You know the “anyone can cook” mantra spoken by Chef Gusteau in Pixar’s Ratatouille? It seems the same can be said about other forms of artistic expression as well, whether it’s photography or painting abstract pictures. Two unusual artists we featured here before were 3-year-old Ruby Ellenby and Cooper the photography-lovin’ cat. The above video shows Aelita Andre, a girl who became a professional abstract expressionist painter at the age of 3 and is called a “prodigy of color”.
Did you know that the world record for “youngest photographer” is currently held by Zoe Fung Leung of Hong Kong? She was only 2 years and 70 days old when she held an exhibition and print sale at Plaza Hollywood. If you have a child that’s younger than that, stick a camera in their hands and hire a good PR representative — the record may soon be yours theirs!
What you see above is the inside of the world’s largest pinhole camera measuring 45x160x80 feet. It’s an abandoned airplane hangar in Irvine, California that was converted over the course of two months into a gigantic pinhole camera. 24,000 square feet of plastic, 1,300 gallons of foam filler, 1.52 miles of tape, and 40 cans of spray paint went into darkening the hangar. Read more…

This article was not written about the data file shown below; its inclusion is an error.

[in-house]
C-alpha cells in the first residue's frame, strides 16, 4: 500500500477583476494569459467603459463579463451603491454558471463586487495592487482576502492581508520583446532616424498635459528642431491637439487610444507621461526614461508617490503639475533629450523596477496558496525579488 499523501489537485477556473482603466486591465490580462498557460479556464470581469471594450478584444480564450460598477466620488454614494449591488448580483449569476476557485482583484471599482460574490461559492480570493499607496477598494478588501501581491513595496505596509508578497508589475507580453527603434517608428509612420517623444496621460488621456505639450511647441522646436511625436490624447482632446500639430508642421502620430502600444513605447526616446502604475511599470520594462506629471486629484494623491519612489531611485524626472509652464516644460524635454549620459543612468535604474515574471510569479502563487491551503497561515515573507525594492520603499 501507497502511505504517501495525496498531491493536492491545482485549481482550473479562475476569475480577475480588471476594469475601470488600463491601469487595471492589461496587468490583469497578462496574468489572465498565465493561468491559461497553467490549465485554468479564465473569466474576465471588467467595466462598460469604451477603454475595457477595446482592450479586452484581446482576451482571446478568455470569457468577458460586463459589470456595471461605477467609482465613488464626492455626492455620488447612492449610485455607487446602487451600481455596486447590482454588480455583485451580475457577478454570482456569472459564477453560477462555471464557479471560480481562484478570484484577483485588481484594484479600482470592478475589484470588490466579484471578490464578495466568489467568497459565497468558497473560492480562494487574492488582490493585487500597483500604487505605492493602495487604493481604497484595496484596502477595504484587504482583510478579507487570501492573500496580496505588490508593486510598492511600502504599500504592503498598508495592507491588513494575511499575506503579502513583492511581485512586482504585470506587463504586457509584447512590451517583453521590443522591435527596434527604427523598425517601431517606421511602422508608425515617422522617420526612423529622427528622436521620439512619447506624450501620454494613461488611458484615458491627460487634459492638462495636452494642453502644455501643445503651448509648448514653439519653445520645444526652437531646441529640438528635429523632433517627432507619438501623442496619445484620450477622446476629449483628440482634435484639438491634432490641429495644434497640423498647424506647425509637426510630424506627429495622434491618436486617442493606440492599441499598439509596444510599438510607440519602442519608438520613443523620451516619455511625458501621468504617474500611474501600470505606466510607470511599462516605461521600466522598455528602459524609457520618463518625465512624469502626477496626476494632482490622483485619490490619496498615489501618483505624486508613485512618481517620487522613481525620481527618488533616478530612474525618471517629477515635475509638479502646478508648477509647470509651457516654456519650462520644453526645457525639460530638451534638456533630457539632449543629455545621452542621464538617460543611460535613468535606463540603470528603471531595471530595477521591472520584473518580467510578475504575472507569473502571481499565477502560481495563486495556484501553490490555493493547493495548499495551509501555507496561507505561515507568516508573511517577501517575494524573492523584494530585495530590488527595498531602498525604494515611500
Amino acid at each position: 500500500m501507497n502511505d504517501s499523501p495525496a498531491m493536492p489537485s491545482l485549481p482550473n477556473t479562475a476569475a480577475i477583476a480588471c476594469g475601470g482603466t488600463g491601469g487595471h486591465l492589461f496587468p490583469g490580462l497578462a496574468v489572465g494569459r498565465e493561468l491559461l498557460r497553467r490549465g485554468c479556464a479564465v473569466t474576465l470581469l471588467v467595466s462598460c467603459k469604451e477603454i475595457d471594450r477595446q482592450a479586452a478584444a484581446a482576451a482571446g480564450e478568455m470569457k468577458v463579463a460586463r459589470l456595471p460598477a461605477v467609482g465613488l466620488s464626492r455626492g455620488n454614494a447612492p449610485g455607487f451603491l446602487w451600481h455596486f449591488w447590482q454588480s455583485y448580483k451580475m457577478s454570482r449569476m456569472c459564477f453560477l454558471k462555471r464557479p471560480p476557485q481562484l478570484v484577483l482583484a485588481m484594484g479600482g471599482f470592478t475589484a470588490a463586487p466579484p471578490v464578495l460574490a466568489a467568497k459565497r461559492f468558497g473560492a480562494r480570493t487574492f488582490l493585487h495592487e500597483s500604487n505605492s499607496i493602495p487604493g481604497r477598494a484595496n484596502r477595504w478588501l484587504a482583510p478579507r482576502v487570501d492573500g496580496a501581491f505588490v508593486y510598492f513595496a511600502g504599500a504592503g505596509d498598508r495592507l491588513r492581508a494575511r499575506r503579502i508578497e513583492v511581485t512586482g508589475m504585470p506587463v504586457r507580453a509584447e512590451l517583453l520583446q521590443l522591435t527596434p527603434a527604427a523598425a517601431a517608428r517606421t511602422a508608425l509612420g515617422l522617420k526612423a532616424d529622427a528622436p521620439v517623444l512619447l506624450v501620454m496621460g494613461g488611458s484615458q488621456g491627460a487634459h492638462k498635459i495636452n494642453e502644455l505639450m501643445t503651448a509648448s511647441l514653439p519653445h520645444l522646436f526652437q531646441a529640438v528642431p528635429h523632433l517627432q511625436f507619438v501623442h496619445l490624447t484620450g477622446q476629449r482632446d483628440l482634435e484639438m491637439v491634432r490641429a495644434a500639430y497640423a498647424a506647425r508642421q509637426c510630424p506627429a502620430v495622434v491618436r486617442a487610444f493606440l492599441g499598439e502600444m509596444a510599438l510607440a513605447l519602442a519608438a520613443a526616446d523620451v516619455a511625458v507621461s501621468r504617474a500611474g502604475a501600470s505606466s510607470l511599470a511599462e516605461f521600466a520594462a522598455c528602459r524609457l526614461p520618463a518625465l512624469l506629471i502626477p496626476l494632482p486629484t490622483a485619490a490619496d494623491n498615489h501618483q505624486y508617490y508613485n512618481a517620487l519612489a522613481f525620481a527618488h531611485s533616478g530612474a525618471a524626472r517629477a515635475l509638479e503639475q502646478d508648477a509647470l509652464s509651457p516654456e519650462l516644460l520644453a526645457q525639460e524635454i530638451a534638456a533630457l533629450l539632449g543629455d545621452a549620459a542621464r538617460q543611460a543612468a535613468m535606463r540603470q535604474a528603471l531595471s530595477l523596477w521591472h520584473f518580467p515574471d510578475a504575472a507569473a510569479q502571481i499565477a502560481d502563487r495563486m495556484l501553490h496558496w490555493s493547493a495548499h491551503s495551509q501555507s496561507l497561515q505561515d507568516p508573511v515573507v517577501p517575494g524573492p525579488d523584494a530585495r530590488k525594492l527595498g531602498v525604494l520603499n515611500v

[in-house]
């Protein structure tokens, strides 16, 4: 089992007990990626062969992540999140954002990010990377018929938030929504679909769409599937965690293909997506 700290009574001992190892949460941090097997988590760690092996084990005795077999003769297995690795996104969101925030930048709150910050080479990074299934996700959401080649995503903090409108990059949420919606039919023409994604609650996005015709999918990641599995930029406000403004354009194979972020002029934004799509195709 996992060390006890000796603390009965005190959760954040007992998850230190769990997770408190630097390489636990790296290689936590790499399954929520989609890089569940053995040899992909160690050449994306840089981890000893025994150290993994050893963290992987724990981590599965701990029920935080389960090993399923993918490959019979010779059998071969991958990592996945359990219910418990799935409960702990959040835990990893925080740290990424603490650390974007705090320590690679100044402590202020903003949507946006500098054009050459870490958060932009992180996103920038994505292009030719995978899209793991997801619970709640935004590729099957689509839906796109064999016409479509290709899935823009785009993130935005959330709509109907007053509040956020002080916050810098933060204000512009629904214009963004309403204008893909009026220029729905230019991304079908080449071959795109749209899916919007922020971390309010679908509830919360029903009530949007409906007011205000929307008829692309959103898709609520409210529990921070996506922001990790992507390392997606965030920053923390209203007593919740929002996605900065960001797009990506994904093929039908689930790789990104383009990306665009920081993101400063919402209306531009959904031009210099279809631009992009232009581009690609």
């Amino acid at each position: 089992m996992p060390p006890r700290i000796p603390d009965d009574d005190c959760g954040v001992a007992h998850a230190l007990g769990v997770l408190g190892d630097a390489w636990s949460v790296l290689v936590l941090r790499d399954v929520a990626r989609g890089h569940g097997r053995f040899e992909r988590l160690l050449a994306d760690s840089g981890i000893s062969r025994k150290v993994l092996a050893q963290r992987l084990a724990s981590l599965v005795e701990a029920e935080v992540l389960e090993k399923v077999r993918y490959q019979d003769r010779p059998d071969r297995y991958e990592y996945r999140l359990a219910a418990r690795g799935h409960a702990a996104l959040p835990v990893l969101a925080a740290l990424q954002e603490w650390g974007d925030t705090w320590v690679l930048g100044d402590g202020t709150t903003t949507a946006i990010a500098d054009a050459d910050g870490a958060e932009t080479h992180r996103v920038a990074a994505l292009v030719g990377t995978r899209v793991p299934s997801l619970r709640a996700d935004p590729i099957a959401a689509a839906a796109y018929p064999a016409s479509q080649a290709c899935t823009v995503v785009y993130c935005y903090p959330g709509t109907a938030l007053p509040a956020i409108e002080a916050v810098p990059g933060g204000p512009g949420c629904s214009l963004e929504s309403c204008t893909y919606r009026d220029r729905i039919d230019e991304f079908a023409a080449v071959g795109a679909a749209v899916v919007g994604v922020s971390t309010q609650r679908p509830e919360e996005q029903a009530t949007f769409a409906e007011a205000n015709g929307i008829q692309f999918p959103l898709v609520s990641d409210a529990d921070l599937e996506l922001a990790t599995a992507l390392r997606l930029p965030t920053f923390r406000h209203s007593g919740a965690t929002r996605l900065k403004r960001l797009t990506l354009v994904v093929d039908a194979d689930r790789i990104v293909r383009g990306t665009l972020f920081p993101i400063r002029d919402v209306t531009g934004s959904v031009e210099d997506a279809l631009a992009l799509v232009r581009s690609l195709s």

Cindy Sherman’s “Untitled #96″ from 1981 has become the world’s most valuable photograph after selling for a staggering $3.89 million at a Christie’s auction yesterday (it was estimated to be worth up to $2 million). The winning bidder was Philippe Segalot, a private advisor to some of the world’s wealthiest art collectors. The photo takes the top spot away from “99 Cent II Diptychon” by Andreas Gursky, which enjoyed five years as the world’s most valuable photo after selling for $3.35 million back in 2006.
What you see in this photograph is the most flashes ever used to light a single photograph. Photographer Jason Groupp synced and fired a whopping 300 flashes at the National Underground Railroad Freedom Center this past weekend to set the record, which was confirmed and made official by Guinness World Records. Unlike other world records, this one doesn’t seem very difficult to break — all you need is some technical know-how, a lot of time, and extremely deep pockets.